It’s still a mountain though, and likely external circumstances – EU rules, interest rates, decisions made in Frankfurt and Washington about tapering central bank support for the economies of the West – will constrain the ability to keep borrowing even if the Government wanted to.
This return of fiscal gravity was always inevitable, and it is coming soon. It will be gradual, but irresistible, and it will mean that every political problem cannot be solved with additional government spending. It will mean that behind closed doors in Government Buildings in the coming weeks, there will be a much more difficult and hard-fought budgetary process than last year. That will be a test of the Coalition’s coherence and competence.
But it will also be a challenge to our broader political and public debate. If the fundamental questions of politics are about the reach and extent of the State, then the Government – any government – has to decide how far State involvement and support in various sectors should extend.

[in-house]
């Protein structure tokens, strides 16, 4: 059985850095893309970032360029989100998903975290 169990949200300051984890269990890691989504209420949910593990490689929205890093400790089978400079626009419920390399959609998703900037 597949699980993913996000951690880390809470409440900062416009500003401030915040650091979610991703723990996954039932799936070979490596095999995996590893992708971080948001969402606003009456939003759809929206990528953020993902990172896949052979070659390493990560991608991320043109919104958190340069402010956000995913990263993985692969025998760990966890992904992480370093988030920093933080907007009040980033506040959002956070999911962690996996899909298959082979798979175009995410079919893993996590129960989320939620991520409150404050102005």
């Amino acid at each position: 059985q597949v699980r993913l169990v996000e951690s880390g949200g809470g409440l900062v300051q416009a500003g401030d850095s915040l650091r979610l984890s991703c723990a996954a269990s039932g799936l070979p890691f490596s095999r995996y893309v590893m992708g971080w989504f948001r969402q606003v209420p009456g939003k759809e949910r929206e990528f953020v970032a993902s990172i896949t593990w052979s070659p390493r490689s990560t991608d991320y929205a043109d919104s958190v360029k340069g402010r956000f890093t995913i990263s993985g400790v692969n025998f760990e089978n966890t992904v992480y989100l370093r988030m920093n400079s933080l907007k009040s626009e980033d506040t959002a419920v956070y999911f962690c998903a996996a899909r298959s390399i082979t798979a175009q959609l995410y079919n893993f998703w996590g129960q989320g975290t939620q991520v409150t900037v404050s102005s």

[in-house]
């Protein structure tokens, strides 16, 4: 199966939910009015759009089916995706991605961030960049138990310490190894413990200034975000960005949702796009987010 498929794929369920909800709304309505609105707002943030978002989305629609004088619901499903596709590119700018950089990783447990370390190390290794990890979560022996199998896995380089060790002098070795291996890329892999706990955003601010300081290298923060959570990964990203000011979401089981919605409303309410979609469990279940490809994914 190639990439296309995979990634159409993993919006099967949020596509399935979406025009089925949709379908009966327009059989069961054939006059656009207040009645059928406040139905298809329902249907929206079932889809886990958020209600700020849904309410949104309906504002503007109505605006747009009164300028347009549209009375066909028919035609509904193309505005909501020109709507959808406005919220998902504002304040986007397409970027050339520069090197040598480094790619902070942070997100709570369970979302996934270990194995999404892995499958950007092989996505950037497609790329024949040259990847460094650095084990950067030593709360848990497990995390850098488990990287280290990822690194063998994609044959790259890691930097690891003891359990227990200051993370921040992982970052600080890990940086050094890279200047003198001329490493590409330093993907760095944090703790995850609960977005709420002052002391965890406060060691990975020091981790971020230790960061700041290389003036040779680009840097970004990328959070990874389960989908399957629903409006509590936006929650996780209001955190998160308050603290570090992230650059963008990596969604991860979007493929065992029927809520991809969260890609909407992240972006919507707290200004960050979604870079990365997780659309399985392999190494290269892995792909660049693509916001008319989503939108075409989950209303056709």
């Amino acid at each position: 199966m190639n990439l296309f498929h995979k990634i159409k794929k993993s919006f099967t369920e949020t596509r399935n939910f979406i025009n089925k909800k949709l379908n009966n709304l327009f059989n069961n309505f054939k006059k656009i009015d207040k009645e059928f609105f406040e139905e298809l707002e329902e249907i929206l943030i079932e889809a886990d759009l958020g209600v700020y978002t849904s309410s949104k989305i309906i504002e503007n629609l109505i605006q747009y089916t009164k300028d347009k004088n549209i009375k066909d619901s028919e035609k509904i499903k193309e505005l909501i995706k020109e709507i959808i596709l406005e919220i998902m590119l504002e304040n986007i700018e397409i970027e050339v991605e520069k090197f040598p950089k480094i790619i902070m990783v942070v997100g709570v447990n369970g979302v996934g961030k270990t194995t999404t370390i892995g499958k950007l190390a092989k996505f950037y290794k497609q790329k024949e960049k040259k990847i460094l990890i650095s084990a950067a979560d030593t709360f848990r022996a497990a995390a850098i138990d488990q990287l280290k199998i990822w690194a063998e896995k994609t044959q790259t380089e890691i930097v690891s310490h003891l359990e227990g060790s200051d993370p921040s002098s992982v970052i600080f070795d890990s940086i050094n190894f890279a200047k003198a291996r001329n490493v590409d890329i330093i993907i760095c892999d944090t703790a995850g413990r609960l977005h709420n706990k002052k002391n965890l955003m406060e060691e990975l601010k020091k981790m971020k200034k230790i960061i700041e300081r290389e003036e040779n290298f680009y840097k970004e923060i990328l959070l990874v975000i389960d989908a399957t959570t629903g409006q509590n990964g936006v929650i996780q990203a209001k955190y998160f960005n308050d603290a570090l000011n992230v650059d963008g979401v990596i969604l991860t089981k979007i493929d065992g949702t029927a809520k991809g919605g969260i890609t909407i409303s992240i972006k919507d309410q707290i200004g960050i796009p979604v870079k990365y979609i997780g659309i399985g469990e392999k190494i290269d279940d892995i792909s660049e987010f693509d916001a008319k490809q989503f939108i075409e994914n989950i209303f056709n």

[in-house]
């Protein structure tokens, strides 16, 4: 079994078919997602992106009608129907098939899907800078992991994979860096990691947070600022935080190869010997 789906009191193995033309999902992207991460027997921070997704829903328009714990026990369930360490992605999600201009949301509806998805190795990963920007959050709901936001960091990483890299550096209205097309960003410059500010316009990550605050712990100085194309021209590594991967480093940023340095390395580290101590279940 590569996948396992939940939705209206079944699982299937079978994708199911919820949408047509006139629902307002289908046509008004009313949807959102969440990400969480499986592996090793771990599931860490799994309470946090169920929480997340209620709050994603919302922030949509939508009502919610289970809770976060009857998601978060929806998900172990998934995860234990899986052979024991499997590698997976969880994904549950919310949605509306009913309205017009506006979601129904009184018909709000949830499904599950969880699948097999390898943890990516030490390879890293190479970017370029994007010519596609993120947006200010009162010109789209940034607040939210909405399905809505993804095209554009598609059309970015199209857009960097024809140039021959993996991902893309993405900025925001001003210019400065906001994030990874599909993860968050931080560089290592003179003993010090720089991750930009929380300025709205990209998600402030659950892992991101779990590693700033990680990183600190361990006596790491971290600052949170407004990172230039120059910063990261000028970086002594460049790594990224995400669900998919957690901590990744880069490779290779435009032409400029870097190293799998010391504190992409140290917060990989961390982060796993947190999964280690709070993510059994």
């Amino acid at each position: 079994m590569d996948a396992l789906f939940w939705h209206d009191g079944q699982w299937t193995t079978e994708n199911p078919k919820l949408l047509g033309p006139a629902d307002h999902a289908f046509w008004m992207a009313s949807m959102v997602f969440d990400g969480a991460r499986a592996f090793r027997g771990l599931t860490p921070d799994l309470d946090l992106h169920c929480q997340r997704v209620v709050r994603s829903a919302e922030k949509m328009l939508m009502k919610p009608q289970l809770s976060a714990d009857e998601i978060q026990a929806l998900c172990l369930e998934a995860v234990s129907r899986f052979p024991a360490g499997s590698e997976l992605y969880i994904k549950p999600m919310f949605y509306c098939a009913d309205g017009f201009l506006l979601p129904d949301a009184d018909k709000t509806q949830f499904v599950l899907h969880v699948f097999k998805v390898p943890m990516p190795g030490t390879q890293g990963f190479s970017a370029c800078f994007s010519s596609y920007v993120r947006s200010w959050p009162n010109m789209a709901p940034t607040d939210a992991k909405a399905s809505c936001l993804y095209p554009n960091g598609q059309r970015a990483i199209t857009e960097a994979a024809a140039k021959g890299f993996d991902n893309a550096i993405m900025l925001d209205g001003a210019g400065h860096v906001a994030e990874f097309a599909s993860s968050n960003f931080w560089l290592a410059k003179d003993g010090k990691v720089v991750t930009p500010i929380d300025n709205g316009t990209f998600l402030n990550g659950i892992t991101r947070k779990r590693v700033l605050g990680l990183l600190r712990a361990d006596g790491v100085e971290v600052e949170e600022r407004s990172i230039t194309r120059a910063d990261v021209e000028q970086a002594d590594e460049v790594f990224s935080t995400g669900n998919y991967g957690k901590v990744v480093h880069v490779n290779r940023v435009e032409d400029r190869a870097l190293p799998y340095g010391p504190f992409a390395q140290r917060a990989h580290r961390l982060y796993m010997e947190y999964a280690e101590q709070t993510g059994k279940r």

These are questions for politicians who make decisions, but also for the people who elect and employ them
Last week, the Coalition trumpeted its Housing for All plan, promising to spend €4 billion a year. Not enough, says the Opposition. But what exactly is enough? Dan O’Brien of the Institute of International and European Affairs think tank pointed out during the week that between social housing and public subsidies for private rented accommodation, the State has the highest percentage of population in the EU (22 per cent) who receive support for their housing needs from the state. In the coming years, the State’s involvement in the housing market is going to increase, a move for which there is broad political and public support. Few people doubt the need for this move; nor do I. But that public money spent on housing will have to come from somewhere.
There are three possible sources: from additional borrowing, from resources diverted from elsewhere, or from tax increases. That has to be part of the debate too, or we are just storing up potentially dreadful difficulties for the future.